Ferdinand Pecora (January 6, 1882 – December 7, 1971) was an American lawyer and New York State Supreme Court judge who became famous in the 1930s as Chief Counsel to the United States Senate Committee on Banking and Currency during its investigation of Wall Street banking and stock brokerage practices
Ferdinand Pecora was born in Nicosia, Sicily, the son of Louis Pecora and Rosa Messina, who emigrated to the United States in 1886. He grew up in Chelsea, Manhattan. After briefly studying for the Episcopal ministry, Pecora attended St. Stephen’s College (now Bard College) and the City University of New York before he was forced to leave school when his father was injured in an industrial accident. Continue reading “Lawyer: Ferdinand Pecora”
Testimony Concerning the State of the Financial Crisis
Mary L. Schapiro
SEC, 14 January 2010
I believe the work of the Financial Crisis Inquiry Commission (FCIC) is essential to helping policymakers and the public better understand the causes of the recent financial crisis and build a better regulatory structure. Indeed, just over seventy-five years ago, a similar Congressional committee was tasked with investigating the causes of the stock market crash of 1929. The hearings of that committee led by Ferdinand Pecora uncovered widespread fraud and abuse on Wall Street, including self-dealing and market manipulation among investment banks and their securities affiliates. The public airing of this abuse galvanized support for legislation that created the Securities and Exchange Commission in July 1934. Based on lessons learned from the Pecora investigation, Congress passed laws premised on the need to protect investors by requiring disclosure of material information and outlawing deceptive practices in the sale of securities.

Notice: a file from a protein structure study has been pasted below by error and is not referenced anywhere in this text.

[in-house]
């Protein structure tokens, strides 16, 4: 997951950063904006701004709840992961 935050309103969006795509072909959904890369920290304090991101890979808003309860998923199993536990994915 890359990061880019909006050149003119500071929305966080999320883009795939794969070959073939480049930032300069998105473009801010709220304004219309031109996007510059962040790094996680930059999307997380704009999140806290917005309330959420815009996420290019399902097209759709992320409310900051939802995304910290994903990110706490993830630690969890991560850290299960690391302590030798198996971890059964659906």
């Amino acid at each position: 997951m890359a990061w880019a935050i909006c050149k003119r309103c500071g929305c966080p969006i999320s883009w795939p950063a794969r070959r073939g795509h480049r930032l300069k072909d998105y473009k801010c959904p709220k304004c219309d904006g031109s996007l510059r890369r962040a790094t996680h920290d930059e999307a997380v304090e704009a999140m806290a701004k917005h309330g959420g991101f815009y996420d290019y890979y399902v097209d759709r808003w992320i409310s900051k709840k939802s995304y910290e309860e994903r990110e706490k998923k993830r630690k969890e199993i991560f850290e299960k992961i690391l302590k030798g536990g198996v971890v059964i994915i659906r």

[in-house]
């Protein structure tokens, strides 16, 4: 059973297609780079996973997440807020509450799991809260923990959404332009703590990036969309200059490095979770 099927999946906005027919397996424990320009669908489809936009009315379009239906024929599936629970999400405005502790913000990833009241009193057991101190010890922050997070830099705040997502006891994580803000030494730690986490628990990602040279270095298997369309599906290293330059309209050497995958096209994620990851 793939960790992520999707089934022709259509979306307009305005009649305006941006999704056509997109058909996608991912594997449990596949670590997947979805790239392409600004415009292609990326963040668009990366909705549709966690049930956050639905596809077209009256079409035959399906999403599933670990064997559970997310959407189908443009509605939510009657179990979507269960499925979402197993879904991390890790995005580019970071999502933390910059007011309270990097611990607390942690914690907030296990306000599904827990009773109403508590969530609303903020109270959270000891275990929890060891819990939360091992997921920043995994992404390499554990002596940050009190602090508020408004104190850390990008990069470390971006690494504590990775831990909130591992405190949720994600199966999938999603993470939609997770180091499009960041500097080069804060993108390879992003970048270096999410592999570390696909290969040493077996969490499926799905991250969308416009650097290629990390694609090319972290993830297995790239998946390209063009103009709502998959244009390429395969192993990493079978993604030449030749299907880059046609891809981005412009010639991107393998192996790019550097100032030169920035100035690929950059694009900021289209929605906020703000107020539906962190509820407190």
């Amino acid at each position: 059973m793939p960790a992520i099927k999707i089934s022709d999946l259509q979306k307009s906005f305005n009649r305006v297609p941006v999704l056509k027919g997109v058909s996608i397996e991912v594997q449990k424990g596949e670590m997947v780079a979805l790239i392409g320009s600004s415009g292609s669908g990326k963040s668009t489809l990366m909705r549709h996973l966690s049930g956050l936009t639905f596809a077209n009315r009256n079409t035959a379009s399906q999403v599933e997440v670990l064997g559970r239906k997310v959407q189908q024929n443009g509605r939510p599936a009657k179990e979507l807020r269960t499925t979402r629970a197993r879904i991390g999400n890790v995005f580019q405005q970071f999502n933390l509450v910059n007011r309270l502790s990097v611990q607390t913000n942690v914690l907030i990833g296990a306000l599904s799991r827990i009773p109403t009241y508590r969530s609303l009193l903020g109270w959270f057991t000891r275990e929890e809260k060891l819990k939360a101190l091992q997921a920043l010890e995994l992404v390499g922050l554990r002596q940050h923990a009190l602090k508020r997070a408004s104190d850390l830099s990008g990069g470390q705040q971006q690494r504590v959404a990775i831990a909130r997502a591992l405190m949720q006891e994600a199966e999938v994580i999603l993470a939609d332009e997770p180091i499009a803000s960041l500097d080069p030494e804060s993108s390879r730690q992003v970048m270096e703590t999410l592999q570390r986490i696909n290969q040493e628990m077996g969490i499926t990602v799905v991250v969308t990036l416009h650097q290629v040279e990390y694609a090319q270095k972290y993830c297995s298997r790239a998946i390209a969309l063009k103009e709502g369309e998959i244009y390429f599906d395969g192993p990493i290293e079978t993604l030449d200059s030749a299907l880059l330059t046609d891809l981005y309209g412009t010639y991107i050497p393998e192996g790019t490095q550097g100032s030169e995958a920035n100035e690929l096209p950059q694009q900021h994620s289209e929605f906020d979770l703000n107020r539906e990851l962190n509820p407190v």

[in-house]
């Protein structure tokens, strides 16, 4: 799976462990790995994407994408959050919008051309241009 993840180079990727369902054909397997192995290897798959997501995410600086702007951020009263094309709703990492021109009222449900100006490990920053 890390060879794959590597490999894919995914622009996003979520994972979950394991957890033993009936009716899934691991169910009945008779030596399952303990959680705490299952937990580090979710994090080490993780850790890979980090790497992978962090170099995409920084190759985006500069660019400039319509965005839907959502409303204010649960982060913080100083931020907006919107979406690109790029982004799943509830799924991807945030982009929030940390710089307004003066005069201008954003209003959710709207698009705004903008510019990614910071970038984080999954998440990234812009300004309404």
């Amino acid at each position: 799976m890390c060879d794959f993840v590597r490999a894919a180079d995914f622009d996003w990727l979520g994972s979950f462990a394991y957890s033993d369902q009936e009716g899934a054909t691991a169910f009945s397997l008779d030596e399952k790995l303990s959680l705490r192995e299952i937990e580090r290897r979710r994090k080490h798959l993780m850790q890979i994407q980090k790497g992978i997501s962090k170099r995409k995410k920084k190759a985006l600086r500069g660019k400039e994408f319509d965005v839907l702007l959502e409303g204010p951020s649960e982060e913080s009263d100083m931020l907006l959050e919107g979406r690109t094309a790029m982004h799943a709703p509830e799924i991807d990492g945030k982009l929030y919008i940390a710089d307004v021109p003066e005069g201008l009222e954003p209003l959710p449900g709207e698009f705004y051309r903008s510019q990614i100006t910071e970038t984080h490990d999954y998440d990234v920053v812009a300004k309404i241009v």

PDF (29 pages): Testimony Concerning the State of the Financial Crisis
SEC Allows Deci-Billion Dollar Ponzi Scheme to Run For Years
Sanity Check via Wayback, 16 December 2008
So, you have these cops, see? They patrol the neighborhood where all the cocaine gets sold, and yet for all their hard work, the coke problem spirals out of control. Many, when they choose to leave the force, get massive pay increases by going to work for some of the private security firms long linked to the coke dealers. They will occasionally bust small time dealers, or new entrants into the market, however the very visible kingpins in the neighborhood, who drive Bentleys and have their own planes, never get looked at. In fact, should anyone suggest that a Colombian with a 4th grade education not be a legitimate multi-million dollar business owner, they will get investigated. The town’s awash with coke and coke profits, but according to the cops, nobody knows where it all comes from, who is trafficking in it, or anyone that’s dirty. Everyone is mystified by the coke deluge.
Access archived page.